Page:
There's certainly a lot coming off Africa, but it's very far south. Would need to be coming out a good bit higher to have a chance of spinning up though. Early signs of a busy Cape Verde season, nevertheless.
Member Since: August 10, 2010 Posts: 2 Comments: 1971
865. RitaEvac
2:10 PM GMT on April 21, 2011
Quoting hydrus:
Have you seen these huge areas of convection moving into the Gulf of Guinea.? If that were to keep up into the season, the Antilles and the Caribbean could be in for a bad year...


Yea, but wouldn't you think the convection and cloud cover would keep the waters cooler not allowing the sun to heat the waters as long as monster waves and convection constantly ride the Atlantic?...
Member Since: July 14, 2008 Posts: 1 Comments: 9630
863. NICycloneChaser
2:08 PM GMT on April 21, 2011
Quoting Tazmanian:



it has winds of 35KT in other words it is at TS status


Just because it has TS force winds doesn't make it a TS.
Plenty of extra-tropical storms hit winds up to hurricane force, doesn't make them tropical.
Member Since: August 10, 2010 Posts: 2 Comments: 1971
862. SeALWx
2:08 PM GMT on April 21, 2011
Joe Bastardi says:
April 21, 2011 at 3:50 am
I posted on this a few days ago on weatherbell. Fact is that we had an April Storm in 2003 and Andrea in early May of 2007. If anyone should get the blame for stirring the pot, its me, not TPC.

Lets remember that tropical cyclones have been seen in almost all months of the year, including a development in late December 1954 then went into Jan of 55 ( Alice the 2cnd) So if anyone is to blame here, it is me and given the chance of quick feedback, borderline water temps ( near 25C) and the fact a low level circulation had developed over 48 hrs ago, I see nothing wrong with TPC outlining this before hand.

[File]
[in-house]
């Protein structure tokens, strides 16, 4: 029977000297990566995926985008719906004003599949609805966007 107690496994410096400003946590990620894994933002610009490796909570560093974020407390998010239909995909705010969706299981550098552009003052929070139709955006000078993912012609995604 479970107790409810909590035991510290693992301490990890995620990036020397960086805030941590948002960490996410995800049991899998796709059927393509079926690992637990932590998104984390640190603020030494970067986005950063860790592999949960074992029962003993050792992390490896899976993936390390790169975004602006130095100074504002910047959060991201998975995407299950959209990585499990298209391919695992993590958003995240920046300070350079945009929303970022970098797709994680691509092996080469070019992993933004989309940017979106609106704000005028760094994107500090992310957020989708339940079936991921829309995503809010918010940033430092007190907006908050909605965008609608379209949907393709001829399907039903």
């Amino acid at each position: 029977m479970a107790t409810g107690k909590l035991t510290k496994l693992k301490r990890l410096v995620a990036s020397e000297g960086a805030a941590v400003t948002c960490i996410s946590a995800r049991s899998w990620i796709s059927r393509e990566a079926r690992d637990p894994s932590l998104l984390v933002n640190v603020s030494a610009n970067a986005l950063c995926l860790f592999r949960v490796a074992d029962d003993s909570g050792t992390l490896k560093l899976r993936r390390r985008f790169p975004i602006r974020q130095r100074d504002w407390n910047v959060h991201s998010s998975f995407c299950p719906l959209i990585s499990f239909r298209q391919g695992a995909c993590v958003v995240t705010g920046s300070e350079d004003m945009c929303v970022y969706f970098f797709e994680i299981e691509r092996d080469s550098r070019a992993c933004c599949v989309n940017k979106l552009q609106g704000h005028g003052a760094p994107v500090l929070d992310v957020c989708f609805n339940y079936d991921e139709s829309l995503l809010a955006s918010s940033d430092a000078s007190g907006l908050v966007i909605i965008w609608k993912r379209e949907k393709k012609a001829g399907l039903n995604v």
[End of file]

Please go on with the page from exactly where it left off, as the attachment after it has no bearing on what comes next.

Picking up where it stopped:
I will take full blame ( or credit) for this, but in the end it has nothing to do with global warming..

Now what would be interesting is if we had a classified system tomorrow pm, while its snowing and sleeting in the mtns of pa...

ciao


Saw this little gem in the comments section over at Watts' blog. (I'm not gonna link to WUWT though...)

Classic Bastardi!
Member Since: April 2, 2010 Posts: 0 Comments: 196
861. hydrus
2:07 PM GMT on April 21, 2011
Quoting RitaEvac:
It's April and were invest watching, crazy year in store for us
Have you seen these huge areas of convection moving into the Gulf of Guinea.? If that were to keep up into the season, the Antilles and the Caribbean could be in for a bad year...